Obsessive Compulsive Disorder can be very debilitating for people to live through- could be hours and hours of compulsions in a day. Obsessions and compulsions are ever changing and OCD is tricky. Finding a provider that offers an evidence based treatment is necessary.
Let’s review OCD – it is full of obsessions (unwanted thoughts and urges). People learn to reduce the obsessions by doing compulsive behaviors or mental acts. This of course works in the short term, but compulsions will always lead to more compulsions and interfere in building joy and freedom from anxiety. OCD wants to find a certainty in situations and won’t stop. Really, it can’t stop because certainties are impossible, and that’s exactly why finding a trained treatment provider is critical.
So let’s talk about how to treat it! There are different therapies that are recognized with OCD – a type of Cognitive Behavior Treatment called Exposure Response Prevention (ERP), Inhibitory Learning, and ERP + AU (Accepting Uncertainty) . All these approaches have common ingredients: 1. Exposure to the obsession, 2. Avoid the compulsion (response prevention), and 3. Lean into accepting uncertainty (specifically related to the underlying fear maintaining obsessions and compulsions).
How do these three ingredients map on to OCD in the real world? Here’s an example of using all the parts and with a less common obsession than contamination- let’s say with obsession of losing something, a compulsion of checking items, and an underlying fear of ruining one’s life.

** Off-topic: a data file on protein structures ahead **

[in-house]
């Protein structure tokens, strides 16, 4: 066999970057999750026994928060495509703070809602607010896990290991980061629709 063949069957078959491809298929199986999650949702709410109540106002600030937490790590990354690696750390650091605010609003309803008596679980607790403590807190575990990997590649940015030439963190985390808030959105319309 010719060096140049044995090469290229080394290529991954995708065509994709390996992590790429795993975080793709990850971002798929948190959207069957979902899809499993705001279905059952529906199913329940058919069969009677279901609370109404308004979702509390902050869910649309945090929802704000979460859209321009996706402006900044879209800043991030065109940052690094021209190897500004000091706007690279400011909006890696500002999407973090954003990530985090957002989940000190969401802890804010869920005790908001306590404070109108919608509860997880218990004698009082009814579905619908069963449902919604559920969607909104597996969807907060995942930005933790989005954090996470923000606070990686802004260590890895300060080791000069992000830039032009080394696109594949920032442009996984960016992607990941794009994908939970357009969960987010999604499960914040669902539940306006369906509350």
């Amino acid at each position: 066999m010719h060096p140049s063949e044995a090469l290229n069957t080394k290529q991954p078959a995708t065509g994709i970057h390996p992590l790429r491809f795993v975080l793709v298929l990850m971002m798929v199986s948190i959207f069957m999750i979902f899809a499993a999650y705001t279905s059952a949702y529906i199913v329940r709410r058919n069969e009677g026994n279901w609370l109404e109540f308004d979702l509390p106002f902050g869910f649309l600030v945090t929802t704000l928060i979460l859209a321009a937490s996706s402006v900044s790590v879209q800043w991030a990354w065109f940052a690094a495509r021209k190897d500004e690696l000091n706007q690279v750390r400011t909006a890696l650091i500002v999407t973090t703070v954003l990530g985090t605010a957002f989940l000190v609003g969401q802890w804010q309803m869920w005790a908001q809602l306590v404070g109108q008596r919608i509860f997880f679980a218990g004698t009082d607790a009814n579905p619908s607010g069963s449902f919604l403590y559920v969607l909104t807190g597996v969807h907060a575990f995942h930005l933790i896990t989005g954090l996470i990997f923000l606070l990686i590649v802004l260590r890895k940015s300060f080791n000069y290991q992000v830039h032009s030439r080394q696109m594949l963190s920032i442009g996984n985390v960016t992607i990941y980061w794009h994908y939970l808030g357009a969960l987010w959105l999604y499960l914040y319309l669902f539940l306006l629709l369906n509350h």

First, one has to do the exposure to the situation that they may lose something. This could look like taking an item (maybe or maybe not the most treasured item to start with) along for a period of time while doing errands. Then the response of checking for the item has got to be avoided at all possible causes and not planned to engage in later (for example, saying to oneself “I won’t check while on errands, but I will check when I get home”). And finally, there is a practice of accepting the unknown that the person could or could not have ruined their life or the life of another. Accepting the uncertainty may look like having the thought “I won’t know if not checking for this item ruined my life or not. Let’s continue living my life and see how it goes.” The goal is to learn to live with not knowing if that underlying fear is true or not while doing the exposure to situations that cause the anxiety AND avoiding the ritualizing behavior.
Exposure is difficult, time consuming work and extremely powerful and effective work! People (for understandable reasons) often want to turn away from the deep obsession and high anxiety. New obsessions will generally grow, as well as new compulsions when OCD is left untreated. The exposure practices will highlight the bizarre and extreme content of the obsession while developing the ability to experience anxiety (an unavoidable emotion) without a compulsion.
Sometimes people wonder if they have the untreatable OCD and need a different style of therapy, or they think how will these approaches exactly work for me. Regardless of the type of OCD, the three components (exposure, response prevention, and tolerating uncertainty) described above are applied the same. A well trained and experienced clinician will support the client in how to apply these strategies to their type of OCD. Getting this part right is the key to change and dominating OCD! OCD obsessions can become ordinary thoughts that are much more manageable day to day.
Contact me if you are interested in an OCD assessment or to start OCD treatment now.